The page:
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Review

From Grafts to Human Bioengineered Vascularized Skin Substitutes

1
Cell Production and Tissue Engineering Unit, Virgen de las Nieves University Hospital, 18014 Granada, Spain
2
Biosanitary Institute of Granada (ibs. GRANADA), 18014 Granada, Spain
3
Andalusian Network of Design and Translation of Advanced Therapies, 41092 Sevilla, Spain
4
Dermatology Department, Virgen de las Nieves University Hospital, 18014 Granada, Spain
5
Dermatology Department, School of Medicine, Granada University, 18016 Granada, Spain
*
Author to whom correspondence should be addressed.
Int. J. Mol. Sci. 2020, 21(21), 8197; https://doi.org/10.3390/ijms21218197
Received: 30 September 2020 / Revised: 27 October 2020 / Accepted: 29 October 2020 / Published: 2 November 2020
(This article belongs to the Special Issue Inflammatory Skin Conditions 2020)
The skin plays an important role in the maintenance of the human’s body physiological homeostasis. It acts as a coverage that protects against infective microorganism or biomechanical impacts. Skin is also implied in thermal regulation and fluid balance. However, skin can suffer several damages that impede normal wound-healing responses and lead to chronic wounds. Since the use of autografts, allografts, and xenografts present source limitations and intense rejection associated problems, bioengineered artificial skin substitutes (BASS) have emerged as a promising solution to address these problems. Despite this, currently available skin substitutes have many drawbacks, and an ideal skin substitute has not been developed yet. The advances that have been produced on tissue engineering techniques have enabled improving and developing new arising skin substitutes. The aim of this review is to outline these advances, including commercially available skin substitutes, to finally focus on future tissue engineering perspectives leading to the creation of autologous prevascularized skin equivalents with a hypodermal-like layer to achieve an exemplary skin substitute that fulfills all the biological characteristics of native skin and contributes to wound healing. View Full-Text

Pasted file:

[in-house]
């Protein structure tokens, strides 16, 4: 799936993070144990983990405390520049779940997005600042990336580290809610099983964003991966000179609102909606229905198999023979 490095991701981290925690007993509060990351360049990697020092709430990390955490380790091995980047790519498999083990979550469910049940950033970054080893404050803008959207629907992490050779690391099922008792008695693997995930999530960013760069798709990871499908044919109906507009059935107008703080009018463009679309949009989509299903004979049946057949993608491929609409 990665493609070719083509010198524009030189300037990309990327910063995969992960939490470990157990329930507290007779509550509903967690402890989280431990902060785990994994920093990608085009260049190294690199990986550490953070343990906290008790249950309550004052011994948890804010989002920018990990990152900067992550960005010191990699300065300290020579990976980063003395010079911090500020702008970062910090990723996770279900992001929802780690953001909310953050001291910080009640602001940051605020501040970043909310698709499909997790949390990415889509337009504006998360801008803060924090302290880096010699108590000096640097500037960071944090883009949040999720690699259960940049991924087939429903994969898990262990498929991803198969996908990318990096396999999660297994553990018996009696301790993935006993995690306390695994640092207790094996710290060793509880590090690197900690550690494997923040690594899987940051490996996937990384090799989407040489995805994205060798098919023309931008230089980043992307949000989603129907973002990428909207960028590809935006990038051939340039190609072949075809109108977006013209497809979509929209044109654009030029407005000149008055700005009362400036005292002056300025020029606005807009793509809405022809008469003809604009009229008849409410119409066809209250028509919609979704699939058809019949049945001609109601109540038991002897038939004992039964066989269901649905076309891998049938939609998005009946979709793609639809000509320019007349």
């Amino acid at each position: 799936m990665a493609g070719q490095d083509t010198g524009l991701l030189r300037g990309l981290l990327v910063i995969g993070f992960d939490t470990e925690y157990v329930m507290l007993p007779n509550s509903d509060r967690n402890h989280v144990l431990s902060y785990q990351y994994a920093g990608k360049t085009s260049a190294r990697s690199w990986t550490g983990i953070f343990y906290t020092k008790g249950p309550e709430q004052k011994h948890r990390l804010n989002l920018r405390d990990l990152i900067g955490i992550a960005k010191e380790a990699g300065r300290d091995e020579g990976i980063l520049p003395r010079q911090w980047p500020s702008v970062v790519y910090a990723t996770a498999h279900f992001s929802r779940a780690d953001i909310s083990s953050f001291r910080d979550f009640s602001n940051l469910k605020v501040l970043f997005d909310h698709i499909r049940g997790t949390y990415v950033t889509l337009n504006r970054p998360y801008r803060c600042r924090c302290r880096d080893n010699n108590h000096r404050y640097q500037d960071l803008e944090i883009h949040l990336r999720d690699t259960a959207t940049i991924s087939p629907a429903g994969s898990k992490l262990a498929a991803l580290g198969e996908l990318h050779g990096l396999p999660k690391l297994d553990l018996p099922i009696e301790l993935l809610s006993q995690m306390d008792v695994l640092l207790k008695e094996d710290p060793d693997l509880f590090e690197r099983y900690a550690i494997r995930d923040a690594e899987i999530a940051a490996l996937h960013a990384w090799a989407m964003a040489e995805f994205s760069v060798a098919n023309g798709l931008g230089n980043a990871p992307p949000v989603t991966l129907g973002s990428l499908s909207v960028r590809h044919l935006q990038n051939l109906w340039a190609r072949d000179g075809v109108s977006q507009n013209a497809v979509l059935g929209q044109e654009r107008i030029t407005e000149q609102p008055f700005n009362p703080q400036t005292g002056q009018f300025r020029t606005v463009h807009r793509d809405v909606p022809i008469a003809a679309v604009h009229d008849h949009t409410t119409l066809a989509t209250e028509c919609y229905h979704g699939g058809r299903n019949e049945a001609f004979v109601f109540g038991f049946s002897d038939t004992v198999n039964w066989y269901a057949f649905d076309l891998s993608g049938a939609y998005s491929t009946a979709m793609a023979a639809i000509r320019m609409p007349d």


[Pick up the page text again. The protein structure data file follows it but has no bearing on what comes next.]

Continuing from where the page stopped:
Keywords: angiogenesis; endothelial cells; grafts; skin substitutes; tissue engineering; trilayered; vascularization; wound healing angiogenesis; endothelial cells; grafts; skin substitutes; tissue engineering; trilayered; vascularization; wound healing
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MDPI and ACS Style

Oualla-Bachiri, W.; Fernández-González, A.; Quiñones-Vico, M.I.; Arias-Santiago, S. From Grafts to Human Bioengineered Vascularized Skin Substitutes. Int. J. Mol. Sci. 2020, 21, 8197. https://doi.org/10.3390/ijms21218197

AMA Style

Oualla-Bachiri W, Fernández-González A, Quiñones-Vico MI, Arias-Santiago S. From Grafts to Human Bioengineered Vascularized Skin Substitutes. International Journal of Molecular Sciences. 2020; 21(21):8197. https://doi.org/10.3390/ijms21218197

Chicago/Turabian Style

Oualla-Bachiri, Wasima, Ana Fernández-González, María I. Quiñones-Vico, and Salvador Arias-Santiago. 2020. "From Grafts to Human Bioengineered Vascularized Skin Substitutes" International Journal of Molecular Sciences 21, no. 21: 8197. https://doi.org/10.3390/ijms21218197

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